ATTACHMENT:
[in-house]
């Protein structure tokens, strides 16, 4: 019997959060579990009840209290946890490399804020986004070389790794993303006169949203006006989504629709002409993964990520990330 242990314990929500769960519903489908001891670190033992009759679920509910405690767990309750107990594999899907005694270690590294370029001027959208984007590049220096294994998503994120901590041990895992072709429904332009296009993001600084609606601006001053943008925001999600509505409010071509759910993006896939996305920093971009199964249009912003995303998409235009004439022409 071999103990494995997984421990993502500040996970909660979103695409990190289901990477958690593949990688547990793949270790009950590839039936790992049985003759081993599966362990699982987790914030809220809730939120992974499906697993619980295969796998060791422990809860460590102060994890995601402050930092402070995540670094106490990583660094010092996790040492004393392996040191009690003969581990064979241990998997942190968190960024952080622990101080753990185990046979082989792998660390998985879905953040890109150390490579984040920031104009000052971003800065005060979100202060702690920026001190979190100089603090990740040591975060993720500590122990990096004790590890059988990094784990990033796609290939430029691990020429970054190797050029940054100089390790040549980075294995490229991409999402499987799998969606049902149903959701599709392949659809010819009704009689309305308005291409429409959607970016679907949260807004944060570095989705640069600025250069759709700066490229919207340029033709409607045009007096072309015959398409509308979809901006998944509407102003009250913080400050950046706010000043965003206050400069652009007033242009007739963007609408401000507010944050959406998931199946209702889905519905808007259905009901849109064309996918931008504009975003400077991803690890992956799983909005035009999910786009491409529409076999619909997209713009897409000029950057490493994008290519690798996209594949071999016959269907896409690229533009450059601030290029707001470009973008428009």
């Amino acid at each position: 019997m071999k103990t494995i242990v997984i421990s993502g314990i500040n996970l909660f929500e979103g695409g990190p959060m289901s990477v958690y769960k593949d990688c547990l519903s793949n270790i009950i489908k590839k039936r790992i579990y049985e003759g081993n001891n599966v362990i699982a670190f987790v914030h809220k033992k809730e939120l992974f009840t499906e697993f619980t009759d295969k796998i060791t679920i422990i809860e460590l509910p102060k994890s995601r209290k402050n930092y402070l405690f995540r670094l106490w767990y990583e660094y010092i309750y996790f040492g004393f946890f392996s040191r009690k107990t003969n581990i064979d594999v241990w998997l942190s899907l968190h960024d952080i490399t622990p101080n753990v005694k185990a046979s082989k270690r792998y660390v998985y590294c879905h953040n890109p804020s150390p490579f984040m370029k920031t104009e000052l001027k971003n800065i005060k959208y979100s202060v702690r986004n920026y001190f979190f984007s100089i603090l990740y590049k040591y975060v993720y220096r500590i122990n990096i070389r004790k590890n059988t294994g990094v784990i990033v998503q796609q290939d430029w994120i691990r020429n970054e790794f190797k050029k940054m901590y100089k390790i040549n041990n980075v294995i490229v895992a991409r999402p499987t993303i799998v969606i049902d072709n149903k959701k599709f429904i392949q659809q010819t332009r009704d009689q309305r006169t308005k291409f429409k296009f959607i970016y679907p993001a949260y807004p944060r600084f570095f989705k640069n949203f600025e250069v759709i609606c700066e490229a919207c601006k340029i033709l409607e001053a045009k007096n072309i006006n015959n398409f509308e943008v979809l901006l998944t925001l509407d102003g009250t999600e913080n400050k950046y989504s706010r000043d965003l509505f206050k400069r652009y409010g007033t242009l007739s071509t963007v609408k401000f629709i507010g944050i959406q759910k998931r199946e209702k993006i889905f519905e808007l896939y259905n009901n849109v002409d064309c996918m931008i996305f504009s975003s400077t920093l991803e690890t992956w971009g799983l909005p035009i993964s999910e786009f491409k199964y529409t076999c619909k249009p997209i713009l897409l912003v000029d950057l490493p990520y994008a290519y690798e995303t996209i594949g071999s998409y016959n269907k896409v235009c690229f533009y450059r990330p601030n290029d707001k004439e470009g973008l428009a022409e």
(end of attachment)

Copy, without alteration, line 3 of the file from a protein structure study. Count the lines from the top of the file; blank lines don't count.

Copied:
């Amino acid at each position: 019997m071999k103990t494995i242990v997984i421990s993502g314990i500040n996970l909660f929500e979103g695409g990190p959060m289901s990477v958690y769960k593949d990688c547990l519903s793949n270790i009950i489908k590839k039936r790992i579990y049985e003759g081993n001891n599966v362990i699982a670190f987790v914030h809220k033992k809730e939120l992974f009840t499906e697993f619980t009759d295969k796998i060791t679920i422990i809860e460590l509910p102060k994890s995601r209290k402050n930092y402070l405690f995540r670094l106490w767990y990583e660094y010092i309750y996790f040492g004393f946890f392996s040191r009690k107990t003969n581990i064979d594999v241990w998997l942190s899907l968190h960024d952080i490399t622990p101080n753990v005694k185990a046979s082989k270690r792998y660390v998985y590294c879905h953040n890109p804020s150390p490579f984040m370029k920031t104009e000052l001027k971003n800065i005060k959208y979100s202060v702690r986004n920026y001190f979190f984007s100089i603090l990740y590049k040591y975060v993720y220096r500590i122990n990096i070389r004790k590890n059988t294994g990094v784990i990033v998503q796609q290939d430029w994120i691990r020429n970054e790794f190797k050029k940054m901590y100089k390790i040549n041990n980075v294995i490229v895992a991409r999402p499987t993303i799998v969606i049902d072709n149903k959701k599709f429904i392949q659809q010819t332009r009704d009689q309305r006169t308005k291409f429409k296009f959607i970016y679907p993001a949260y807004p944060r600084f570095f989705k640069n949203f600025e250069v759709i609606c700066e490229a919207c601006k340029i033709l409607e001053a045009k007096n072309i006006n015959n398409f509308e943008v979809l901006l998944t925001l509407d102003g009250t999600e913080n400050k950046y989504s706010r000043d965003l509505f206050k400069r652009y409010g007033t242009l007739s071509t963007v609408k401000f629709i507010g944050i959406q759910k998931r199946e209702k993006i889905f519905e808007l896939y259905n009901n849109v002409d064309c996918m931008i996305f504009s975003s400077t920093l991803e690890t992956w971009g799983l909005p035009i993964s999910e786009f491409k199964y529409t076999c619909k249009p997209i713009l897409l912003v000029d950057l490493p990520y994008a290519y690798e995303t996209i594949g071999s998409y016959n269907k896409v235009c690229f533009y450059r990330p601030n290029d707001k004439e470009g973008l428009a022409e």